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2010 Was a Season of Change in Men's Tennis


Switzerland's Roger Federer celebrates as he holds the trophy after beating Spain's Rafael Nadal, left, to win the singles final tennis match at the ATP World Tour Finals at the O2 Arena in London, Nov. 28, 2010

Switzerland's Roger Federer celebrates as he holds the trophy after beating Spain's Rafael Nadal, left, to win the singles final tennis match at the ATP World Tour Finals at the O2 Arena in London, Nov. 28, 2010

2010 was a season of change in men's tennis, with Spain's Rafael Nadal taking over the top spot in the world rankings from Switzerland's Roger Federer. Federer can look ahead to the 2011 season with confidence, however, after dominating Nadal Sunday in the season-ending ATP World Tour final.

World number-two Roger Federer downed top-ranked Rafael Nadal of Spain, 6-3, 3-6, 6-1 at the O2 Arena in London to capture the event for a record fifth time. Federer dominated the match, winning 92 percent of the points on his first serve.

"It is fantastic! Really thrilled the way I played all week. To win [this tournament] the fifth time is obviously amazing. I am just really happy the way I was able to finish the season in style, playing some of my best tennis, really saving best for last. And beating Rafa in the final obviously makes it extra special because of the year he had," said Federer.

Displaying his usual sportsmanship, Nadal gave Federer full credit for the win.

"He played better than me, he beat me, so just I can congratulate him for his victory and a great tournament for him," said Nadal. "He played unbelievable during all the week without losing a set being in the final. So, his level was very high and I tried my best this afternoon, but he was better than me."

Federer and Nadal are engaged in what some consider the greatest rivalry in the history of men's tennis. They are the only two men to finish six consecutive years as the top-two ranked players on the ATP Tour.

The 29-year-old Federer started a record 237-week run at the top of the men's world rankings in February 2004, and continued as number one until Nadal broke his streak in August 2008. Federer regained the top spot the following June, but the 24-year-old Nadal re-took the number-one world ranking after winning the 2010 French Open, one of his three Grand Slam titles this year.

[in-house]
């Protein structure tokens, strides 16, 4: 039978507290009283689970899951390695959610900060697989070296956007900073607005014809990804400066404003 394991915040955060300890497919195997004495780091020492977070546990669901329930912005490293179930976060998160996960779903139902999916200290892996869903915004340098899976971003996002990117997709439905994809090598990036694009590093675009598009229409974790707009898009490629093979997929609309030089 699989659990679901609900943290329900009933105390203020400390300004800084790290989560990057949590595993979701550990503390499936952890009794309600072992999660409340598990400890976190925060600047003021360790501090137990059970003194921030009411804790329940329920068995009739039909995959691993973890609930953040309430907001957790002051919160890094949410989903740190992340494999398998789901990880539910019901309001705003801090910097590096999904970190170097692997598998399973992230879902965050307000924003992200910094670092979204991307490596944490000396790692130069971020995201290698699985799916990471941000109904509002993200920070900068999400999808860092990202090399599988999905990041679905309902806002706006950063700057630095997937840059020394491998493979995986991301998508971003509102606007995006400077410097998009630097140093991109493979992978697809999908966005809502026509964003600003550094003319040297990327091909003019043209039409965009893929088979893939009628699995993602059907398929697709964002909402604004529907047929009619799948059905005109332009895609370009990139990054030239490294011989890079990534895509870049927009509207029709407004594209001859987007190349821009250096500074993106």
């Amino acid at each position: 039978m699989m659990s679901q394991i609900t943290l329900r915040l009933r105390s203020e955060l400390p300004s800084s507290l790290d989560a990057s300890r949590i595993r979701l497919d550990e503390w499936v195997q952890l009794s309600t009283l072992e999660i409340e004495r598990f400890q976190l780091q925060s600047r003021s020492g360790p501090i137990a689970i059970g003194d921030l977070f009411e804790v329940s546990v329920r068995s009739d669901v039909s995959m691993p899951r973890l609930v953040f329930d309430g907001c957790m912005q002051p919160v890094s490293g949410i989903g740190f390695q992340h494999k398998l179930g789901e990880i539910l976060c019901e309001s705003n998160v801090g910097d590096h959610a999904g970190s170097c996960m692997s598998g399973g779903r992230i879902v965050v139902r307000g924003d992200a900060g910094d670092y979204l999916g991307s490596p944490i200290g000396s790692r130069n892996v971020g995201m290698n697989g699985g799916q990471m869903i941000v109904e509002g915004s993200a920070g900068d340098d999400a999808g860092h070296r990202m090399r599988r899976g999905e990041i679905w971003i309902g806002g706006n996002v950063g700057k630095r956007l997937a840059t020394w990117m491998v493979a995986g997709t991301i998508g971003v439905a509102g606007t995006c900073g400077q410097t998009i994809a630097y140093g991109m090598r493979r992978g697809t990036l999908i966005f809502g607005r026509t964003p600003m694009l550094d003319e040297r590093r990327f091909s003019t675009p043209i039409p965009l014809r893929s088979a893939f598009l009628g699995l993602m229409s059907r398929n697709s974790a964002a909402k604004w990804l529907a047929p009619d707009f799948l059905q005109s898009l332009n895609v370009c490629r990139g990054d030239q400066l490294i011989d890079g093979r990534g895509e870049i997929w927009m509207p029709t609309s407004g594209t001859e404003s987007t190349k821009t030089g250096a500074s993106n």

Nadal also won Wimbledon and the U.S. Open in 2010. With his victory at the U.S. Open, Nadal became just the seventh player in tennis history to win all four Grand Slam titles (he won the Australian Open in 2009).

Despite his success, Nadal battled injuries throughout the 2010 season and had to skip the Paris Masters tournament the week of November 8 with a shoulder injury. But the Spaniard refused to blame his physical condition for his loss to Federer.

"I do not want to say I lost the match because I was tired. I feel I lost the match because I played against a very good Roger Federer. And when he is playing like this it is very difficult to stop him, no? I had a little bit [a few] chances but it was not enough."

Nadal owns a 14-8 advantage in career meetings against Federer and has won five of their seven Grand Slam finals. Federer has won the ATP World Tour title all three times he has played the Spaniard, though, and says he will have confidence in 2011.

"I am sure I am going to play well," said Federer. "That never guarantees success, but I am sure the confidence I took away from this tournament could help down the stretch in beating fellow top-10 players. So there [are] many positives to take away from this tournament."

Can Roger Federer regain the number-one ranking and extend his record total of 16 Grand Slam victories in 2011, or will a healthy Rafael Nadal prevent the Swiss star from surpassing him? We will have to wait until the new season - which starts in January - plays out to determine that.

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